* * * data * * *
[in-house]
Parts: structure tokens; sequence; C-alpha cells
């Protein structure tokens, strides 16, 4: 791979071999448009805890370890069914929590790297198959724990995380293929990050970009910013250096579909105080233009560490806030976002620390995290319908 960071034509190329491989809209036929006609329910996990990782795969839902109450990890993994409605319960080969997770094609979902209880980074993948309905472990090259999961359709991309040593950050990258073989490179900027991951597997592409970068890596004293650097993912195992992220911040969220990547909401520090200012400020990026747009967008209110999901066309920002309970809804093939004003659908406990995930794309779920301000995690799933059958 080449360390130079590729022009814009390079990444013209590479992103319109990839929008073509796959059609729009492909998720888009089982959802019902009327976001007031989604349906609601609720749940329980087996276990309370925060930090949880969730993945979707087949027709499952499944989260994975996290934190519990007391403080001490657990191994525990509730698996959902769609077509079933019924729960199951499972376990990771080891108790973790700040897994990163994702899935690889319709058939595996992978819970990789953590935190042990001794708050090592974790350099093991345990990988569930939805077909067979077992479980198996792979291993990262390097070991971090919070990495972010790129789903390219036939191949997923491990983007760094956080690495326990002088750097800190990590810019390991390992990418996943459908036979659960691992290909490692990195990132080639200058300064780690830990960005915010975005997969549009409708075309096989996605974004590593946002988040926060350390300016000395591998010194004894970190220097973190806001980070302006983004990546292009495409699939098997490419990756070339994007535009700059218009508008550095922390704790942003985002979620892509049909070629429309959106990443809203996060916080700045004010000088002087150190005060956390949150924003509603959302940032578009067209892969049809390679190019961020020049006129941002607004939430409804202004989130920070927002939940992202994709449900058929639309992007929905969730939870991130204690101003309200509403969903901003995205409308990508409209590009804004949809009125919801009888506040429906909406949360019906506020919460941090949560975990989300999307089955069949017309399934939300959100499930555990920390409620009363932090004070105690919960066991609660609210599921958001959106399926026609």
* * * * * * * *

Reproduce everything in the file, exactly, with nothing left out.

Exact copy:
[in-house]
Parts: structure tokens; sequence; C-alpha cells
């Protein structure tokens, strides 16, 4: 791979071999448009805890370890069914929590790297198959724990995380293929990050970009910013250096579909105080233009560490806030976002620390995290319908 960071034509190329491989809209036929006609329910996990990782795969839902109450990890993994409605319960080969997770094609979902209880980074993948309905472990090259999961359709991309040593950050990258073989490179900027991951597997592409970068890596004293650097993912195992992220911040969220990547909401520090200012400020990026747009967008209110999901066309920002309970809804093939004003659908406990995930794309779920301000995690799933059958 080449360390130079590729022009814009390079990444013209590479992103319109990839929008073509796959059609729009492909998720888009089982959802019902009327976001007031989604349906609601609720749940329980087996276990309370925060930090949880969730993945979707087949027709499952499944989260994975996290934190519990007391403080001490657990191994525990509730698996959902769609077509079933019924729960199951499972376990990771080891108790973790700040897994990163994702899935690889319709058939595996992978819970990789953590935190042990001794708050090592974790350099093991345990990988569930939805077909067979077992479980198996792979291993990262390097070991971090919070990495972010790129789903390219036939191949997923491990983007760094956080690495326990002088750097800190990590810019390991390992990418996943459908036979659960691992290909490692990195990132080639200058300064780690830990960005915010975005997969549009409708075309096989996605974004590593946002988040926060350390300016000395591998010194004894970190220097973190806001980070302006983004990546292009495409699939098997490419990756070339994007535009700059218009508008550095922390704790942003985002979620892509049909070629429309959106990443809203996060916080700045004010000088002087150190005060956390949150924003509603959302940032578009067209892969049809390679190019961020020049006129941002607004939430409804202004989130920070927002939940992202994709449900058929639309992007929905969730939870991130204690101003309200509403969903901003995205409308990508409209590009804004949809009125919801009888506040429906909406949360019906506020919460941090949560975990989300999307089955069949017309399934939300959100499930555990920390409620009363932090004070105690919960066991609660609210599921958001959106399926026609």